Luke Owings '07, alumnus
“Energy” is the word that comes to mind when describing the passions and personality of Luke Owings ’07.
As a Harvard Business School student, Owings was president of his section in his first year. Now in his second year, in addition to his studies, he runs the intramural sports programs at the business school and teaches introductory economics to undergraduates.
Between his two years, he spent a summer working for a Connecticut firm leading its efforts to create a cleanup company to combat the BP Gulf oil spill.
And for the two years between his Princeton graduation and matriculation at Harvard Business School, he traveled around the world for McKinsey & Company—including trips to Amsterdam, Copenhagen and Scotland—working primarily on green technology energy issues.
As an undergraduate, Owings balanced his studies with varsity basketball. In his studies, he says at first he was almost overwhelmed by the diversity of opportunities. He dabbled his first year in engineering and psychology, and later settled on a concentration in economics. Under the mentorship of professors Gene Grossman and Avinash Dixit, he focused on game theory, the study of decision-making processes in competitive situations.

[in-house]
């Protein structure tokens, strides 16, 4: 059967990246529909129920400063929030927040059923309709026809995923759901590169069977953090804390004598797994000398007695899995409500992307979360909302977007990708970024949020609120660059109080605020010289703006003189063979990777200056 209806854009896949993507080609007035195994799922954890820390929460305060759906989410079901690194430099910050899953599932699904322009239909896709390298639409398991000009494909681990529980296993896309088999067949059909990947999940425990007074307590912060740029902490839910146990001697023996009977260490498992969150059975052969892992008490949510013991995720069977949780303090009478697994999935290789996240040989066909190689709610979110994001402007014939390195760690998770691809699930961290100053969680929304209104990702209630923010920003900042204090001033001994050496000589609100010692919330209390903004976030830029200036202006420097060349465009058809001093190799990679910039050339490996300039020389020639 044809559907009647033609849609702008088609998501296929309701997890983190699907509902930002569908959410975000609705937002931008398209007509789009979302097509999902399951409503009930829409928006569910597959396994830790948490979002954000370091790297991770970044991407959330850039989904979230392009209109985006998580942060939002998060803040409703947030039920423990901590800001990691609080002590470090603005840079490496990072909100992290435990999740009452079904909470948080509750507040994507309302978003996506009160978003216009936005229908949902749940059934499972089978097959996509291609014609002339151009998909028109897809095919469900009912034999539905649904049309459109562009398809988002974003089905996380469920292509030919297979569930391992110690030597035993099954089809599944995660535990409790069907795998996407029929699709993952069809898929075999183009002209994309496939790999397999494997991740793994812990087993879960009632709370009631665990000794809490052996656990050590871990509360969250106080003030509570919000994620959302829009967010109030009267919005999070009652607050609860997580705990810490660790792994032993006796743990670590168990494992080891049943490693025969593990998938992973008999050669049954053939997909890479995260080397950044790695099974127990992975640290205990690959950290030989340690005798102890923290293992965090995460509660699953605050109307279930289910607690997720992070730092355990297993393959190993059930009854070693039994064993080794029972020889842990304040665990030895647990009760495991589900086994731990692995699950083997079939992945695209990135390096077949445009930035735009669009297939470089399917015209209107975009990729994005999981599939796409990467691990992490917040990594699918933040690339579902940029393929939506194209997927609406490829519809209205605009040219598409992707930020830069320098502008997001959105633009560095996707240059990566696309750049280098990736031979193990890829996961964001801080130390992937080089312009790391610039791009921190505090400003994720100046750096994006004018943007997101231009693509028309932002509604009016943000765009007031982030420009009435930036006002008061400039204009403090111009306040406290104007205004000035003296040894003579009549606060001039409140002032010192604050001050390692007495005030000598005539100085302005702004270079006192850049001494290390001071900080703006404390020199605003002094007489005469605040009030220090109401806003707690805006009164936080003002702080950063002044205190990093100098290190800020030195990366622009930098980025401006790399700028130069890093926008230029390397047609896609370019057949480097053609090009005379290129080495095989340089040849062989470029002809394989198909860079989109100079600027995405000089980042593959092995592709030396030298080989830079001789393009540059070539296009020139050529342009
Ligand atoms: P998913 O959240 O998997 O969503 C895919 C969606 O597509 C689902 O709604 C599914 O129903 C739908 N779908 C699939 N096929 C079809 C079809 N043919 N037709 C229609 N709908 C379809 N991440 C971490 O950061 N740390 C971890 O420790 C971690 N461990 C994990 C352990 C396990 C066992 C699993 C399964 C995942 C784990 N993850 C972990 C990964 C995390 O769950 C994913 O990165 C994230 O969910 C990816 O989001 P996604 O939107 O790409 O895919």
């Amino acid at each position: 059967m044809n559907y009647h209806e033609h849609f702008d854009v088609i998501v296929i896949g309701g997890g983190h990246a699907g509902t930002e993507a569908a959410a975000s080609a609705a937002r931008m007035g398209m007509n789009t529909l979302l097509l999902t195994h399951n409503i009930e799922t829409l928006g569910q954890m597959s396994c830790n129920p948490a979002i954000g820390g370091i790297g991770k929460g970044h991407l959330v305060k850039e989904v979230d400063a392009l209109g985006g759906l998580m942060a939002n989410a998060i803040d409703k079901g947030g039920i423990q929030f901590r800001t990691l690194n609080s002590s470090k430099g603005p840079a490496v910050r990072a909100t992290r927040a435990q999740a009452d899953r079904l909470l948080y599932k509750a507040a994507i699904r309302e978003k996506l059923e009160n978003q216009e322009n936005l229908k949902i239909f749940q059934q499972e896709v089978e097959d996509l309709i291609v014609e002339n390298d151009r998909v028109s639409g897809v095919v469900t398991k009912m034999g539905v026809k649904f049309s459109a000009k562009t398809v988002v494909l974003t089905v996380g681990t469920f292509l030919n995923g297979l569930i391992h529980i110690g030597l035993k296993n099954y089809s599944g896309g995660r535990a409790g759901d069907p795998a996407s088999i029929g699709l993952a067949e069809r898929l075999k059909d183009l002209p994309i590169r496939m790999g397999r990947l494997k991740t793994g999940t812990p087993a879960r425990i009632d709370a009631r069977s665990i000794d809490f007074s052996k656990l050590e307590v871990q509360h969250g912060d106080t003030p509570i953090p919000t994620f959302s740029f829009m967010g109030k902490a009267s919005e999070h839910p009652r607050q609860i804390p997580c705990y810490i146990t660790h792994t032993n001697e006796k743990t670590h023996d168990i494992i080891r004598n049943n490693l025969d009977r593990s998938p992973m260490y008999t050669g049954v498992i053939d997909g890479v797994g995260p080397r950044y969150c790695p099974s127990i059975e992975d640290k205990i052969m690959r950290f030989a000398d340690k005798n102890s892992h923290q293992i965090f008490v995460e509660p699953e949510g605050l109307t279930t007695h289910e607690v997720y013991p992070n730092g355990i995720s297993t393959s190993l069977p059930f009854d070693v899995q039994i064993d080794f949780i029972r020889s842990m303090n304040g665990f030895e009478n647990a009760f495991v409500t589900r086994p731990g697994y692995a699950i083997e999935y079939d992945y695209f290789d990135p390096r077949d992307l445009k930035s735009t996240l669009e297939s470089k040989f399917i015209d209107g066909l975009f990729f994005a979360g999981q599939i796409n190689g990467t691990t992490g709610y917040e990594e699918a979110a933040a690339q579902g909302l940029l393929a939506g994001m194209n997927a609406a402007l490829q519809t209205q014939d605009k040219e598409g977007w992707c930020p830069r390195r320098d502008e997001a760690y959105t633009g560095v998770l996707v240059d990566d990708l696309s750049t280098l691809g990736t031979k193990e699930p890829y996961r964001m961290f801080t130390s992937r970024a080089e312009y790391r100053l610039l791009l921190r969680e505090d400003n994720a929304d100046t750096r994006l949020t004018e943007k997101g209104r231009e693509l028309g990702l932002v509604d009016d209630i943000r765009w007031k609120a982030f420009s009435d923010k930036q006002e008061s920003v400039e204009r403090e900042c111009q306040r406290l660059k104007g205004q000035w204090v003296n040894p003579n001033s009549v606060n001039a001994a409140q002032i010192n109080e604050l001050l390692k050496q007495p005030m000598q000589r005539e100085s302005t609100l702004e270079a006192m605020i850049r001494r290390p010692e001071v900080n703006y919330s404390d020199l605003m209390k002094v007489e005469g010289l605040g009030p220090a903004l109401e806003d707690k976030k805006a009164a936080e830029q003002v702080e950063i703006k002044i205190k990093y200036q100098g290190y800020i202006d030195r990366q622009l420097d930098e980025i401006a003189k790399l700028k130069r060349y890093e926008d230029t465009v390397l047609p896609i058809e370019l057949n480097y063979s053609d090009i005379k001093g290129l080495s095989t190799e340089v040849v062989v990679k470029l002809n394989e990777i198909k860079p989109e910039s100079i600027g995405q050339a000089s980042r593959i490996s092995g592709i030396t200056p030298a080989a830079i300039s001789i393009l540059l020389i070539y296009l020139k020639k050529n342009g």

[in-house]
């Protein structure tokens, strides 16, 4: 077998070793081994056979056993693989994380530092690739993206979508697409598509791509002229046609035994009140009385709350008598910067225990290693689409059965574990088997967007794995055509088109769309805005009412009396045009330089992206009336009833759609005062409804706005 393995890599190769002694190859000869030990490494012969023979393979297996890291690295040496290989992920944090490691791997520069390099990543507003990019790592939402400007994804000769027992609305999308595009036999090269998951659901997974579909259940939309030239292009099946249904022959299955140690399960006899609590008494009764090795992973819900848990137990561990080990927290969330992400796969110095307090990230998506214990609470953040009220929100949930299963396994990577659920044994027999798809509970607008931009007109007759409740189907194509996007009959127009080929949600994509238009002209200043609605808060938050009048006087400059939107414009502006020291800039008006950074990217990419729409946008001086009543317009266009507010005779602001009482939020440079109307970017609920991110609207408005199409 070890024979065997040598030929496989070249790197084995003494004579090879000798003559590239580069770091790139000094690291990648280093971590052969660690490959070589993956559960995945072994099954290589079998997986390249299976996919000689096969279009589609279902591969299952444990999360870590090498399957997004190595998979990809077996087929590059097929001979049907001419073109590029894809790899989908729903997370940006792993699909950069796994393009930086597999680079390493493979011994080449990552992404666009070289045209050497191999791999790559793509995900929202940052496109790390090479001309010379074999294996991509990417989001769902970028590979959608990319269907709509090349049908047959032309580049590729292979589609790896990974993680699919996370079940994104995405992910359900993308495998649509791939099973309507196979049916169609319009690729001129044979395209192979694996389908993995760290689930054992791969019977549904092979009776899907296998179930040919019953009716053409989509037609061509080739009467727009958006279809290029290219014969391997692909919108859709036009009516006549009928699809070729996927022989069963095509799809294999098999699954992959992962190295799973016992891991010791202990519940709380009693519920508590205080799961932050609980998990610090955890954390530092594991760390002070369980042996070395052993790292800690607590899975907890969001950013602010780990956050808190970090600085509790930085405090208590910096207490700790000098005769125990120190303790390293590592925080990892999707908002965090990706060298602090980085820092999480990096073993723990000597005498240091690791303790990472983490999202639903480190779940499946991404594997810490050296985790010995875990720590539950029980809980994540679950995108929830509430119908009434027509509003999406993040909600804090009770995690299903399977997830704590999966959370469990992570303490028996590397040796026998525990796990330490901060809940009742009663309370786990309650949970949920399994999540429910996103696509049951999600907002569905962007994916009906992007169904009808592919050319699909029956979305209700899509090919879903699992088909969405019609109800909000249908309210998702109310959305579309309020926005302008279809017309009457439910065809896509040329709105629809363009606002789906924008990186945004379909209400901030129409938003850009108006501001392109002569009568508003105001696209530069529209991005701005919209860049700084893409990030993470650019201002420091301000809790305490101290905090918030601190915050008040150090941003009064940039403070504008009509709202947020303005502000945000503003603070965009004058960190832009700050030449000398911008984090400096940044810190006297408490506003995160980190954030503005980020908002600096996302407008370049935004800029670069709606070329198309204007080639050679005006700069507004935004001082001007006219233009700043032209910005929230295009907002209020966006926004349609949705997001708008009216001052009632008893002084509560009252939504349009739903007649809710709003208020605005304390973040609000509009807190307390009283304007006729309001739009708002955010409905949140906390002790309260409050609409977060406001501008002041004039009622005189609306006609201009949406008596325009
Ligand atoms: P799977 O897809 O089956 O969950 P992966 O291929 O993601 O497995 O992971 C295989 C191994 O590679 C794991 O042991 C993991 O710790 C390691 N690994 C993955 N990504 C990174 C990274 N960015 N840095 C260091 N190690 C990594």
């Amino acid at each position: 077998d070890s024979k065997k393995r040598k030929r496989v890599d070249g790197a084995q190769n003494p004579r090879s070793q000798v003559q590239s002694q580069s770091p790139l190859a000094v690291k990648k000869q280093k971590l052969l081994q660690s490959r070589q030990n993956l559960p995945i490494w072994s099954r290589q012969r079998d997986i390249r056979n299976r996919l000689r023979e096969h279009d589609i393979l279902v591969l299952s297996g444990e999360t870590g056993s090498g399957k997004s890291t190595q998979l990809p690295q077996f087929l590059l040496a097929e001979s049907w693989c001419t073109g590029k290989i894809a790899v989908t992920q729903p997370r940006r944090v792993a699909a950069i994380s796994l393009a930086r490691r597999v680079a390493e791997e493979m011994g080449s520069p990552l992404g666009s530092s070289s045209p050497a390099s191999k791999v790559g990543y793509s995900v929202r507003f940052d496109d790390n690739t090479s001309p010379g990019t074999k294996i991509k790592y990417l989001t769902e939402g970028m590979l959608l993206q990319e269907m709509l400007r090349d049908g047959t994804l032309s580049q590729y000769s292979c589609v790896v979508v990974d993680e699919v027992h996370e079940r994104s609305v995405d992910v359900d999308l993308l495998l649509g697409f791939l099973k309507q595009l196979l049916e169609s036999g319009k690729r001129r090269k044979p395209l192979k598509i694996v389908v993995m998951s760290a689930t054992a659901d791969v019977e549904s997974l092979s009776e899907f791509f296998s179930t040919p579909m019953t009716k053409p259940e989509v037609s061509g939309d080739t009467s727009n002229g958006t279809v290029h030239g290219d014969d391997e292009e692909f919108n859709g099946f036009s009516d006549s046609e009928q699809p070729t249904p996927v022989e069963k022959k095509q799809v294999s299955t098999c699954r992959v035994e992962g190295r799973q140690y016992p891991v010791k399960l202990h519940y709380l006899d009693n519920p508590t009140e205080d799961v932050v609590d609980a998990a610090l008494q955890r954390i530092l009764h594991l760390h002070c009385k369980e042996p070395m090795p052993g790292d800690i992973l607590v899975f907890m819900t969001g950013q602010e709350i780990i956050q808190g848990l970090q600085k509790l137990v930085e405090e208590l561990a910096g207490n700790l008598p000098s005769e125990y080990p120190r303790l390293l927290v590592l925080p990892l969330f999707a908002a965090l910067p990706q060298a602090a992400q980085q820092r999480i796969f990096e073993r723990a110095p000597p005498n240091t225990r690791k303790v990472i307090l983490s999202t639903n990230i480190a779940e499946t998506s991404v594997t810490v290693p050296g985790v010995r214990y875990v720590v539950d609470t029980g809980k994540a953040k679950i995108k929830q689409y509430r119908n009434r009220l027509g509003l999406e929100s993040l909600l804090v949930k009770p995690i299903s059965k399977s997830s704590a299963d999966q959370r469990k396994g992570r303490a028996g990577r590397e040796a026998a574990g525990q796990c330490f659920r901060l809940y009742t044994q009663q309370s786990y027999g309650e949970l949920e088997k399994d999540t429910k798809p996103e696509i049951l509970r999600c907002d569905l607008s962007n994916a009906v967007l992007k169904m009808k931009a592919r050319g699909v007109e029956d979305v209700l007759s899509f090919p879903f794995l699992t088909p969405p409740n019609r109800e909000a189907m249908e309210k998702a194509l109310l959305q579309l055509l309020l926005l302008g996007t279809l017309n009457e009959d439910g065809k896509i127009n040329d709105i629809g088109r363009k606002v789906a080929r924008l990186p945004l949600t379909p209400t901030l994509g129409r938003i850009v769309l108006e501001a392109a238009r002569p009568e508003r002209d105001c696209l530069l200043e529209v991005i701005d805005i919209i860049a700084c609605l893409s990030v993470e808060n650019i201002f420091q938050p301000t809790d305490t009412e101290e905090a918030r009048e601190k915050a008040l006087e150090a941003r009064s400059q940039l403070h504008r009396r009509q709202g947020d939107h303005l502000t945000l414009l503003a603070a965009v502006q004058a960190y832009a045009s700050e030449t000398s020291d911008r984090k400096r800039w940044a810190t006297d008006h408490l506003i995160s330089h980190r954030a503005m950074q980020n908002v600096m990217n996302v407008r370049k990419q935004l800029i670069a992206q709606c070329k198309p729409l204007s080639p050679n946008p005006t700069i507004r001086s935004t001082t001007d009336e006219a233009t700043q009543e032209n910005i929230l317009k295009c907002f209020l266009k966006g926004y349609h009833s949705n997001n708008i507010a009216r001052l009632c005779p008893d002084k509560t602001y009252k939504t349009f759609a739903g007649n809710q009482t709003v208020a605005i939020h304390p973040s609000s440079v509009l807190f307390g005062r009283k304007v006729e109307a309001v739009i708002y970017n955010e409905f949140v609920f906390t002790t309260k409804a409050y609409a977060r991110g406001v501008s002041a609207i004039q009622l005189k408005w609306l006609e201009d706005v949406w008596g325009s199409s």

Game theory, in turn, affected how Owings performed on the basketball court by changing the way he looked at the game. “Nothing is an isolated event,” he points out. “I’ve learned to think about basketball, and life, from many perspectives. It’s a new spin on personal decision making.”
As a member of the Varsity Student-Athlete Advisory Committee, Owings took a particular interest in discovering the passions of his fellow athletes. The most tangible result is the charity he co-founded with his friend and classmate, Freddy Flaxman ’07. The program organizes opportunities for Princeton’s athletics teams to donate their time. It then coordinates their actions to make an impact on the nearby community with the proceeds. Further, it draws on Princeton’s expansive alumni network, strengthening the relationship between Princeton athletics and the town.
Owings says his graduate years have provided him with “more than a few amazing experiences,” and as he prepares to re-enter the working world, he hopes the range and cumulative effect of these experiences will position him well for his next move.